Je n'écoute pas ceux que te dénigrent -thus began one of the open letters from Mariam Toure, who addressed the Tunisian public the first time on September 29 last year and created a whirlwind in the country - and beyond. She is indeed a force, putting into words how she will no longer put up with racism, neither in its implied nor in its direct form in society.

She along with an artist as the Tunisian photographer Lotfi Ghariani are important eye-openers to all of us. Cartooning is suspected to be a place of speaking in types, but I wonder if it may not be even more markedly so when analyzing said drawings, categorizing in order to create deft analyses. When it happens, it is lazy thinking at best and …

On That First Cover

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Could this be the very portrayal of the (wrongly attributed) Voltarian dictum of defending the right to speak of the one we disagree with?

Charlie Hebdo created a first cover after the massacre of which everybody disagrees. That is sort of the order of things; we should not have known them again otherwise. The artist of this drawing is among the disagreeing. And yet he has chosen to draw the disagreement as exactly that. Not his own stance as he had every reason to. But the very discussion of which we shall never find consensus.

Khalid Wad Albaih has thus portrayed the very heart of democracy. Democracy stands its test, when everybody gets his and her say, fighting on words for and against and is still alive when leaving the ring.

Even if Voltaire had no say in it.



The Khartoon shown is courtesy of Khalid Wad Albaih and must not be reproduced without his permission.

"If you draw a picture attacking me, I will draw a picture back"

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Minutes before the office of Charlie Hebdo was attacked, a drawing on al-Baghdadi was uploaded to Facebook, in which the latter was sending the cartoonists his wishes for the new year specifying his interest in their good health.

We have already taken a look at the drawing on this blog, only it was not a day to be looking at the dramatic elegance of Honoré; his planes of black versus white with each plane contoured by delicate scrolling in which the story line would be unfolding. In the case of a-Baghadi he was speaking on a background of open-ended flourishes (the decorations carved in the stone work on the actual photo we have all seen). It is as if we actually see his declarations bellowing from him.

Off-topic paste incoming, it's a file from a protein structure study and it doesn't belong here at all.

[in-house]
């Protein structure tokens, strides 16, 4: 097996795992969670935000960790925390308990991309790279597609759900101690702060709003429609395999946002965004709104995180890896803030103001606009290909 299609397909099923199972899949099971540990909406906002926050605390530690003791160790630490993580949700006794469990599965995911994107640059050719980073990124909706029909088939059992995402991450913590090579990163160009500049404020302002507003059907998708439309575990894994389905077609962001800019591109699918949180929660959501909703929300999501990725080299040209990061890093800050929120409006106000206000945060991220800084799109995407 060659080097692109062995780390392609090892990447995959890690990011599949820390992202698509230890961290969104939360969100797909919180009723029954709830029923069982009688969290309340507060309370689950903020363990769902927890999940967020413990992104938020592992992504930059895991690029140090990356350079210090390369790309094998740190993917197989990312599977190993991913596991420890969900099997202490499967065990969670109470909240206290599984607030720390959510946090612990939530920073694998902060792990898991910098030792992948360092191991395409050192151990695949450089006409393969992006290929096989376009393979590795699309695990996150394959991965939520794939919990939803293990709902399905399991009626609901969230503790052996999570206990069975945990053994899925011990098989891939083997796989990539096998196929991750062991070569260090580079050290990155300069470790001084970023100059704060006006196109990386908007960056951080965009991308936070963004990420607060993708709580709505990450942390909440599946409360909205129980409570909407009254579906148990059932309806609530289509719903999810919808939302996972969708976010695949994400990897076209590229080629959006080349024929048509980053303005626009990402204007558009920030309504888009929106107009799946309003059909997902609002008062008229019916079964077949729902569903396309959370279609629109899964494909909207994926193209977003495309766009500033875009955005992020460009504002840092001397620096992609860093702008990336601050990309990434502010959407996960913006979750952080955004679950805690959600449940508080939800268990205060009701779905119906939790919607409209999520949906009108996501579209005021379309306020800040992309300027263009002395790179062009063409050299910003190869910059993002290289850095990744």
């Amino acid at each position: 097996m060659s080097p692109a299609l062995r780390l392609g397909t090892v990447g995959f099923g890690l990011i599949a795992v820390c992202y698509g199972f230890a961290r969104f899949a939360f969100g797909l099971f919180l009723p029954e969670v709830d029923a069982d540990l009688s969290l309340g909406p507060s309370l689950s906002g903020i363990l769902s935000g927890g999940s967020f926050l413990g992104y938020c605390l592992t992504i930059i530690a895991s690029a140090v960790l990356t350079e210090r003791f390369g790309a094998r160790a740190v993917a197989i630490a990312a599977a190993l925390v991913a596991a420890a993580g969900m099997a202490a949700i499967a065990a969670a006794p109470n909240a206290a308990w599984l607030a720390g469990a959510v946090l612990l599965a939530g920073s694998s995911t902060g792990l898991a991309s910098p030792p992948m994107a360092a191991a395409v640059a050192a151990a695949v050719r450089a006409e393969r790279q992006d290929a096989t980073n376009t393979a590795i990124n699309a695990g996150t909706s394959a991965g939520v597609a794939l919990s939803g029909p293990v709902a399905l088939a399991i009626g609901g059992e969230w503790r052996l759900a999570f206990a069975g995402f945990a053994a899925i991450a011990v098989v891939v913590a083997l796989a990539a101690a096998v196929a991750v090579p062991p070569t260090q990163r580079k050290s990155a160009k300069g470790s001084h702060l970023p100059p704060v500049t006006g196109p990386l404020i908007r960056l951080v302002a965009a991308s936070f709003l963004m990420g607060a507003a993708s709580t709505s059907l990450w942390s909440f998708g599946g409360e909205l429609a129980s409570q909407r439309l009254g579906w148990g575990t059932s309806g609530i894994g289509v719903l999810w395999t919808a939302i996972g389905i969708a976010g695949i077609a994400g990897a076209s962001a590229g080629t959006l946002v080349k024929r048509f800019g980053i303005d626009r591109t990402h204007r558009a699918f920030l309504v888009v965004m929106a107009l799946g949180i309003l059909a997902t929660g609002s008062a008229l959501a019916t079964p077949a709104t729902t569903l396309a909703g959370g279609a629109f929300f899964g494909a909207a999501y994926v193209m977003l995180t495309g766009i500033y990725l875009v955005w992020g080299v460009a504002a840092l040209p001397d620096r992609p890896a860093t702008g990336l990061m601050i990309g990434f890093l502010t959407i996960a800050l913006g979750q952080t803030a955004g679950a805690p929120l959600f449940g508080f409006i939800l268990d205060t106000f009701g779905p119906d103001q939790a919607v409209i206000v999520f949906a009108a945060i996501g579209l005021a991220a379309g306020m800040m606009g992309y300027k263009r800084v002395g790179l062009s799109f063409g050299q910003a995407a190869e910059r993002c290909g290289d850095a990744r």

The flourishes are no longer present in the stencil below, created by Tarek Alghorani on the very day of the murders. With good reason. This one is created for the walls of Raqqa from where IS is operating. So far, if ever, we cannot know if it has been put to use, but it is the first…

Four Years of Revolution, sorry, I mean of Willis

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In light of the tragedy last Wednesday I saw some commentaries on a cartooning video questioning the need to speak so freely all the time. The commentaries were in a Danish context and I could not help thinking if we in the Danish debate at least have been too focused on stressing the right to speak freely - and we are in a context in which the word is already free and a matter of staying so - while forgetting to actually talk about cartooning. 
We have been looking at the form rather than the content.
But nothing is easier to change that course. Speaking up is a right or a demand, depending on where we are, exercised each and every day by the cartoonists. I am humbled when I look around on this blog alone and see their courage. They have been imprisoned, tortured, injured and exiled and they keep on drawing. What happened to their colleagues at Charlie Hebdo will only make them all the more determined.
And this is the very evening in which Willis entered Facebook for the very first tim…

Vous êtes Charlie?

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These past devastatingly sad days it has been emphasized how Charlie Hebdo is in a league of its own. It certainly has been next to impossible to quote from the weekly. The editorial interest does not lie in the actual rendering of the drawing; how making that slant of the pen would create a certain effect. They have partaken in and most often created new layers to the public debate, which is difficult to transform onto a blog such as the present one without the argument losing its spark.

Charlie Hebdo does, however, form part of a long tradition, of which Willis is another offspring. In the 18th century we had the likes of Rowlandson and Cruikshank bashing the authorities, being the first cartoonists operating in a democracy; while Daumier became a lighthouse of inspiration half a century later when he took down anyone claiming power over anyone or anything.

Nadia Khiari undresses the power by combining the confrontation and the outspoken drawing the figurative carpet away underneath…

Je suis Charlie

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The anger. The anger with which the self portrait of Annette Carlsen hammers a pencil into a kalashnikov.




And the context. In the sea of condolences in front of the French Embassy today. Everyone has laid pens and pencils; the flowers had likewise a pencil tied to them.




The cartoon shown is courtesy of Annette Carlsen and must not be reproduced without her permission. The photos were taken by me.

"The truth reddens the eyes, but does not kill them"

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From the African Centre of Caricature comes the reactions below following yesterday's murder on the cartoonists of Charlie Hebdo. As their cartoons show, the situation is only too well known to them: